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Adriano Espaillat Was for Cut-Through Traffic Before He Was Against It

Adriano Espaillat

I nearly spit out my coffee when I saw that Adriano Espaillat had signed on in support of the Inwood slow zone application.

See, while he endorsed Mayor Bloomberg’s congestion pricing plan, the state senator from Upper Manhattan adamantly opposes placing tolls on Harlem River bridges, preferring that Inwood remain a bypass for toll-shopping motorists bound for the Bronx and Westchester.

Public remarks indicate that Espaillat is well aware of the added burden on the neighborhood, but he believes it’s worth it to keep motorists’ expenses down. He also claims that most local residents, the vast majority of whom don’t own cars, feel the same way.

So now that he’s helped make sure there will be plenty of rat-running traffic through his constituents’ streets for years to come, Espaillat is concerned about those drivers putting lives at risk as they whip past the schools, parks and playgrounds of northwest Inwood.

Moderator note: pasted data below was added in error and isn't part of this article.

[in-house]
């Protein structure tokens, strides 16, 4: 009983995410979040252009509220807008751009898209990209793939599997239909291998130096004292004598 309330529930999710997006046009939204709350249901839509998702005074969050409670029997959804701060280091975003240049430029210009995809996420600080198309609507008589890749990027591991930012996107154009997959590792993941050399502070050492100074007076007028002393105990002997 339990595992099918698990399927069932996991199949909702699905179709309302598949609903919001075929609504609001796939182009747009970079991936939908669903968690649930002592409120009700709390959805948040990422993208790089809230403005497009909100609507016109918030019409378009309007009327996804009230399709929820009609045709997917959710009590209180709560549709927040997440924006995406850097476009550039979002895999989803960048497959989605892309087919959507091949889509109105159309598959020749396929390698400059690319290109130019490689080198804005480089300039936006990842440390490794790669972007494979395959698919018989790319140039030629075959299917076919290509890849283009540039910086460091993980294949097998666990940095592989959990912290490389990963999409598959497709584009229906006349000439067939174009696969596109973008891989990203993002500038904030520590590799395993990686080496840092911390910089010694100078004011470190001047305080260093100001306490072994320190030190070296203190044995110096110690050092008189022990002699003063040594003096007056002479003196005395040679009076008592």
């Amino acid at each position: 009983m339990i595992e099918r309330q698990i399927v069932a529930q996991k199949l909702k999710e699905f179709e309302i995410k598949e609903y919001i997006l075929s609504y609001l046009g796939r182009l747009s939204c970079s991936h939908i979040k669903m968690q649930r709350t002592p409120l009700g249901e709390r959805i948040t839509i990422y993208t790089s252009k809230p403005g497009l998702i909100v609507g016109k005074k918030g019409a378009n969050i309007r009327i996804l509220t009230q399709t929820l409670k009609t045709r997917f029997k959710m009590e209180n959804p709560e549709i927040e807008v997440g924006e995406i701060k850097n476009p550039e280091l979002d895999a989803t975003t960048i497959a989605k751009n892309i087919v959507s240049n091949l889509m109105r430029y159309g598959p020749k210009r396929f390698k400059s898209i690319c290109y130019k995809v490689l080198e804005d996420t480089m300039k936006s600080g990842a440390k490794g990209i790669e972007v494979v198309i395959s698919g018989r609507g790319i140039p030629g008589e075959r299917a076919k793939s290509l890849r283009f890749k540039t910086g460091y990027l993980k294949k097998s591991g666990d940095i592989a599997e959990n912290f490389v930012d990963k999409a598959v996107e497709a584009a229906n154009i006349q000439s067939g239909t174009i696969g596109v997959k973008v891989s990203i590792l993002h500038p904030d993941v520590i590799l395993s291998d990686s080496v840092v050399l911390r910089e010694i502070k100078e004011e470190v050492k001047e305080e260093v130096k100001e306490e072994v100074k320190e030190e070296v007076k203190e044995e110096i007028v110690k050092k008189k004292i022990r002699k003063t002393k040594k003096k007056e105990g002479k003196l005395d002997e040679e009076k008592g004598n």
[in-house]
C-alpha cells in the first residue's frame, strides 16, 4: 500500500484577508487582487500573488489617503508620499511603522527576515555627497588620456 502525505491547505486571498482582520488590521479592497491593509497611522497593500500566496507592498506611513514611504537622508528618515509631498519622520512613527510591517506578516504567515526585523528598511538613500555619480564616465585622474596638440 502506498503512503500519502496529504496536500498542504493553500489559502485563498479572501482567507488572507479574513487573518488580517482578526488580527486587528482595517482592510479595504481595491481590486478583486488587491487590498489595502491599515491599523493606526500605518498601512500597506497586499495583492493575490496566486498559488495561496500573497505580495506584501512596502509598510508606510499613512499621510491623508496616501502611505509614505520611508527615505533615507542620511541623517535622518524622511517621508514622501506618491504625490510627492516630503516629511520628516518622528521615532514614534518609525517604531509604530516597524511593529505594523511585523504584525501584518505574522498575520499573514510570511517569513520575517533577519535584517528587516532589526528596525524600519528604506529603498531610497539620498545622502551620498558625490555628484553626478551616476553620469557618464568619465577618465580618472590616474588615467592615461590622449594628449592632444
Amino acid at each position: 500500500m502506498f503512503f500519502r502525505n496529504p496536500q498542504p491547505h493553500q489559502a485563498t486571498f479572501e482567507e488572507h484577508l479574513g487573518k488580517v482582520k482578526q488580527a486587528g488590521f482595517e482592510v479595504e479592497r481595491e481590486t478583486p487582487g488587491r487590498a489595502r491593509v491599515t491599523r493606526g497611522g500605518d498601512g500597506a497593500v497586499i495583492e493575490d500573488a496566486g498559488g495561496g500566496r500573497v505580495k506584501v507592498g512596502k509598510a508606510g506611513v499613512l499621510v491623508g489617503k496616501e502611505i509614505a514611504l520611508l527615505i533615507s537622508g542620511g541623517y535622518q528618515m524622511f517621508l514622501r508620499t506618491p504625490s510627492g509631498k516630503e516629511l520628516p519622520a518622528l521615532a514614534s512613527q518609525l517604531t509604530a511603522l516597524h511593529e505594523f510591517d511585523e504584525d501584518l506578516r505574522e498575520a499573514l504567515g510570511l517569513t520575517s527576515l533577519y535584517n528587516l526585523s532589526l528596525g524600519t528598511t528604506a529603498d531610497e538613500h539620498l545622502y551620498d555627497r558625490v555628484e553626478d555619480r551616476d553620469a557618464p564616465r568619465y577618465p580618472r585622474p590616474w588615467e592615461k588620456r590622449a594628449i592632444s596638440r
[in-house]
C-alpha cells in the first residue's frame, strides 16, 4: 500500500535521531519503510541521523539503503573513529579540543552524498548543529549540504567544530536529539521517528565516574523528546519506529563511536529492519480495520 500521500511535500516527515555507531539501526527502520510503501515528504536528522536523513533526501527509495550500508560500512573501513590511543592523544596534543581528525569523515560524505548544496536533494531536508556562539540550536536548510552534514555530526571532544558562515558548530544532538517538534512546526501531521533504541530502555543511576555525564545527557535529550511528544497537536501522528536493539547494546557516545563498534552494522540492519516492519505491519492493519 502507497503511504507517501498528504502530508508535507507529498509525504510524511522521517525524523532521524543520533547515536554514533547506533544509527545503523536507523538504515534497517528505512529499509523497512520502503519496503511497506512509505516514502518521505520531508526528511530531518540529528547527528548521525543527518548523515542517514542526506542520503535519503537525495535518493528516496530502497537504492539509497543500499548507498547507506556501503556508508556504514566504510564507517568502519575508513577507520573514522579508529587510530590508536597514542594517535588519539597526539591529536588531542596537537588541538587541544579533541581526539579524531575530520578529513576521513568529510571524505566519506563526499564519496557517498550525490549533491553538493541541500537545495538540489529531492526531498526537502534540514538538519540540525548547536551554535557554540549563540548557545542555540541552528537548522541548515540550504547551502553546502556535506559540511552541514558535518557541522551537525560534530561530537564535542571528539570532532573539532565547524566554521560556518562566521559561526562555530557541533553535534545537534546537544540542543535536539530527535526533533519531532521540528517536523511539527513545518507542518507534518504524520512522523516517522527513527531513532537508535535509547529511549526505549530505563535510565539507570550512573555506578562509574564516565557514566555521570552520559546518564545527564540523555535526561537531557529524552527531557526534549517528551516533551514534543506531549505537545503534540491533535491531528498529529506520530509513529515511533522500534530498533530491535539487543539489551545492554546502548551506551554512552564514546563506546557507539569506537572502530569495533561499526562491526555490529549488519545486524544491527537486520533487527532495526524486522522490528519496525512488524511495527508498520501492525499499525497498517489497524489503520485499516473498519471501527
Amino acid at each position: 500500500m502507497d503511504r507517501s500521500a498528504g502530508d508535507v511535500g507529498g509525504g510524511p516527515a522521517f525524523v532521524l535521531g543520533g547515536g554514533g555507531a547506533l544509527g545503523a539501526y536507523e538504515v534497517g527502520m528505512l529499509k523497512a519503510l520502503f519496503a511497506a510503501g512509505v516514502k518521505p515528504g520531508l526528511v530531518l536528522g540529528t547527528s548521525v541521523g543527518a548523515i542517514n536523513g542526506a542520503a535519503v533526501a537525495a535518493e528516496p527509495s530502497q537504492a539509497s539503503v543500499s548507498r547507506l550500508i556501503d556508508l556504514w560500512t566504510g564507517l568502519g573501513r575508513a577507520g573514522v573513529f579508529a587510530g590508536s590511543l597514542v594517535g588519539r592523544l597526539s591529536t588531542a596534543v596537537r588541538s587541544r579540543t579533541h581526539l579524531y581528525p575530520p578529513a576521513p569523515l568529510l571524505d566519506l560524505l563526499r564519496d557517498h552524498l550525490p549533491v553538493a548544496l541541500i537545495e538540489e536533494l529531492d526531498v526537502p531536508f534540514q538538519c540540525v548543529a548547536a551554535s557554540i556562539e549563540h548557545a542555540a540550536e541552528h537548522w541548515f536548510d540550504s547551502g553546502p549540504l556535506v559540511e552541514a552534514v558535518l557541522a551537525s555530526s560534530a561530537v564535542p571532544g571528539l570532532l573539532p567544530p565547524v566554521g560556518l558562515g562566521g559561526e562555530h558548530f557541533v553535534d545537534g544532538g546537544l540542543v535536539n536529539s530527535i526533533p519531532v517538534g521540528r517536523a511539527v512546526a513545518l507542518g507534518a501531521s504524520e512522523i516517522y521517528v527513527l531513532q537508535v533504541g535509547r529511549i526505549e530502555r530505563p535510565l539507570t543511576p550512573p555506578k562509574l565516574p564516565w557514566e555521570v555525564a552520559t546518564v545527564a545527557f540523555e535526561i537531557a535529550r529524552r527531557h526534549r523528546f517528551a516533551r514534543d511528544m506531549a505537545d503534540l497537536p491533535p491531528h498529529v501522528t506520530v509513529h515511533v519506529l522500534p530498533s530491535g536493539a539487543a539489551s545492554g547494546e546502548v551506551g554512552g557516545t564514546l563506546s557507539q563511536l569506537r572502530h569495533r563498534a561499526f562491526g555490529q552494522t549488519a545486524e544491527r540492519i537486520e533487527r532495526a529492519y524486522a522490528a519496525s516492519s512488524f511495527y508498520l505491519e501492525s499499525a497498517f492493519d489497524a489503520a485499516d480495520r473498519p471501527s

I can hear the horns as I type. Thanks for the assist, senator.

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In Effort to Pander to Drivers, 48 Senators Vote to Up Oil Company Profits

Adriano Espaillat voted for a gas tax holiday -- which won't even help lower costs at the pump -- on the dime of the 70 percent of his constituents who don't own a car. Photo: Chu for Daily News

The New York State Senate voted for a “gas tax holiday” yesterday, moving to eliminate the three state taxes on fuel for the busy Memorial Day, Independence Day and Labor Day weekends this year. The estimated loss of revenue would be $60 million.

The 48 state senators who voted for the gas tax holiday wanted to ensure that drivers didn’t have to pay for the environmental and social costs of their actions — a misguided enough goal — but their desperate attempt to pander wouldn’t even have been a success on those grounds.

As economists from across the political spectrum have stated, a summertime gas tax holiday wouldn’t reduce the price at the pump. Oil companies would charge the same rate and pocket the difference. The libertarian Cato Institute, no friend of taxes, called gas tax holidays a “holiday from reality” in 2008. If we really must pander to motorists, surely we can all agree that New Yorkers deserve better panderers.